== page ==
Reconsider ugly produce and how we eat our veg.

I knew this, but today it was reiterated as Keck and I binged watched a cooking show while two-screening. We’ve been especially fascinated by British cooking and gardening shows lately.

We did a little research and discovered that Americans waste 40% of their food, BEFORE it gets to the grocery store. Why? Because it doesn’t meet asthetic requirements.

It’s not pretty.

These carrots wouldn’t make it to your local grocery store because they do not meet beauty pageant standards. Yet, they’re just as nutritious.

The article I read on The Penny Hoarder said that’s the equivalent of 6 billion pounds and $160 billion. Wasted. Dumped.

To me that’s just plain out bad stewardship of our natural resources, our responsibility to our world, and unkind to the millions of hungry people on the planet.

We have a real responsibility to take care of the children who are hungry in our city and our world. As a matter of fact, one in every four kids in North Texas is food insecure – almost 300,000 children.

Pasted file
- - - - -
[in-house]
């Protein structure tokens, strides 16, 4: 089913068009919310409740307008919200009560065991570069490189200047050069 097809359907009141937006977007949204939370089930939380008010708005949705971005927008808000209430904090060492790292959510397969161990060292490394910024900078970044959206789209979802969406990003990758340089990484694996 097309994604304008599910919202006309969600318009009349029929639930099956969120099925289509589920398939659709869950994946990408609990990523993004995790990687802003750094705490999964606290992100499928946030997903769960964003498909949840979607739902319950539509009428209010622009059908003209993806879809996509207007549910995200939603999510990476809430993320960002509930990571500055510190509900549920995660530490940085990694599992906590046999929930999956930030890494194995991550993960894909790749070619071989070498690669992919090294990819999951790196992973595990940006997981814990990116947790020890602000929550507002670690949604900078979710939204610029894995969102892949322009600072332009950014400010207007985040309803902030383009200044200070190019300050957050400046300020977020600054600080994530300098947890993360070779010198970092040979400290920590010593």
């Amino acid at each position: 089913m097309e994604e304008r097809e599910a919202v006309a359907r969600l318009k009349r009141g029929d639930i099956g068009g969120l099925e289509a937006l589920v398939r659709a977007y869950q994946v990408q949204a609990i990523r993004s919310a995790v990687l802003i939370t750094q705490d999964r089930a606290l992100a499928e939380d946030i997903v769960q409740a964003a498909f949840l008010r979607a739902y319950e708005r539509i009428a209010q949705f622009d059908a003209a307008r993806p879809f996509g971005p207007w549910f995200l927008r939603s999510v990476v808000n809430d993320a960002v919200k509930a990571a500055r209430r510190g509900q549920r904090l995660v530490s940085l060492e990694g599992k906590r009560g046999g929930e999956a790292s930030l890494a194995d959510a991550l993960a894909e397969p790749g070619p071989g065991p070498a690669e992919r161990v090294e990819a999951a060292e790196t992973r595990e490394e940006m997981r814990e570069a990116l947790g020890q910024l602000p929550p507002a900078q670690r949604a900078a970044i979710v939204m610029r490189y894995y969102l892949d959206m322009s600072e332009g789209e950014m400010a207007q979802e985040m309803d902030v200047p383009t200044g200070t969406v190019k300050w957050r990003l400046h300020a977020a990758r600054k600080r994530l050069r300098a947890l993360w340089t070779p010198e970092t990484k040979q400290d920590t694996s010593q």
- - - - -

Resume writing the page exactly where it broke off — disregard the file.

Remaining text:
(As a comparison in 2014, women had 55,230 abortions in the entire state of Texas, most of them in the first trimester. While I’m not saying abortion is okay. I am saying that the number of children currently alive in need of basic care in North Texas alone is 5.45 times higher than the number of abortions in our entire state!)

What would happen if we used that ugly, imperfect, nutritious food to feed the hungry? What would happen if we use unattractive veggies to feed our families?

Not only should I reconsider how I buy and use produce to avoid waste, I also need to consider where I put my energy. I need to be more concerned about the hungry currently living in serious need. I honestly believe that if we could care for the children and women in need the number of abortions would continue a downward trend.

See, I believe in the power of reconsidering. Of looking at things from a different perspective. Positively.

I also strongly believe that we can change the world by ensuring that hungry people are fed. It’s one of my favorite things to give to the North Texas Food Bank. I don’t give nearly enough. It’s my job to see that I eat what I buy, and not waste the effort.

Ugly food tastes as good as pretty food. Ugly food shared could change our world. ❤